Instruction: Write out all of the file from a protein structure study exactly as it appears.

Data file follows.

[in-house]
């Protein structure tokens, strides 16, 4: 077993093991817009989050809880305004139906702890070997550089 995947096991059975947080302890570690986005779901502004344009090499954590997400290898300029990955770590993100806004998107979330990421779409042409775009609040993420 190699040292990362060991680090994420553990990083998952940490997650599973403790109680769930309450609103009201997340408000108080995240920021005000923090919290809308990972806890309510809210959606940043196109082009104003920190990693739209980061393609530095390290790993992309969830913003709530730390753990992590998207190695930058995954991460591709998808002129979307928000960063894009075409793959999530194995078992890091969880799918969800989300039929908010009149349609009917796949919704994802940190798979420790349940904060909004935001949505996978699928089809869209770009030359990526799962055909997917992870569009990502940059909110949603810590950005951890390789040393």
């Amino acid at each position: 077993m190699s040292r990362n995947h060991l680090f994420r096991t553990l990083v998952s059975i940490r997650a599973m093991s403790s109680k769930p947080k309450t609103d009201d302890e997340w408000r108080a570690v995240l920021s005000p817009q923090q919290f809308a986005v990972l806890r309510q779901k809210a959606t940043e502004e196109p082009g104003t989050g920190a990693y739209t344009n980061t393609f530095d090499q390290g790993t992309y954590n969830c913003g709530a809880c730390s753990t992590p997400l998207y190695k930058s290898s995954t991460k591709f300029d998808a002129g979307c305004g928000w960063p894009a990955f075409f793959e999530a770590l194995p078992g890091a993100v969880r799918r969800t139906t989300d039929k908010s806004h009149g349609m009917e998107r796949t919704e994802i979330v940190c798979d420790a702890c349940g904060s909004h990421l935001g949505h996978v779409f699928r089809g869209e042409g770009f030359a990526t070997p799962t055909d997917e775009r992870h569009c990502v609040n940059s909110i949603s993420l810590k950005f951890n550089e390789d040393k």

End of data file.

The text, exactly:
[in-house]
């Protein structure tokens, strides 16, 4: 077993093991817009989050809880305004139906702890070997550089 995947096991059975947080302890570690986005779901502004344009090499954590997400290898300029990955770590993100806004998107979330990421779409042409775009609040993420 190699040292990362060991680090994420553990990083998952940490997650599973403790109680769930309450609103009201997340408000108080995240920021005000923090919290809308990972806890309510809210959606940043196109082009104003920190990693739209980061393609530095390290790993992309969830913003709530730390753990992590998207190695930058995954991460591709998808002129979307928000960063894009075409793959999530194995078992890091969880799918969800989300039929908010009149349609009917796949919704994802940190798979420790349940904060909004935001949505996978699928089809869209770009030359990526799962055909997917992870569009990502940059909110949603810590950005951890390789040393």
């Amino acid at each position: 077993m190699s040292r990362n995947h060991l680090f994420r096991t553990l990083v998952s059975i940490r997650a599973m093991s403790s109680k769930p947080k309450t609103d009201d302890e997340w408000r108080a570690v995240l920021s005000p817009q923090q919290f809308a986005v990972l806890r309510q779901k809210a959606t940043e502004e196109p082009g104003t989050g920190a990693y739209t344009n980061t393609f530095d090499q390290g790993t992309y954590n969830c913003g709530a809880c730390s753990t992590p997400l998207y190695k930058s290898s995954t991460k591709f300029d998808a002129g979307c305004g928000w960063p894009a990955f075409f793959e999530a770590l194995p078992g890091a993100v969880r799918r969800t139906t989300d039929k908010s806004h009149g349609m009917e998107r796949t919704e994802i979330v940190c798979d420790a702890c349940g904060s909004h990421l935001g949505h996978v779409f699928r089809g869209e042409g770009f030359a990526t070997p799962t055909d997917e775009r992870h569009c990502v609040n940059s909110i949603s993420l810590k950005f951890n550089e390789d040393k």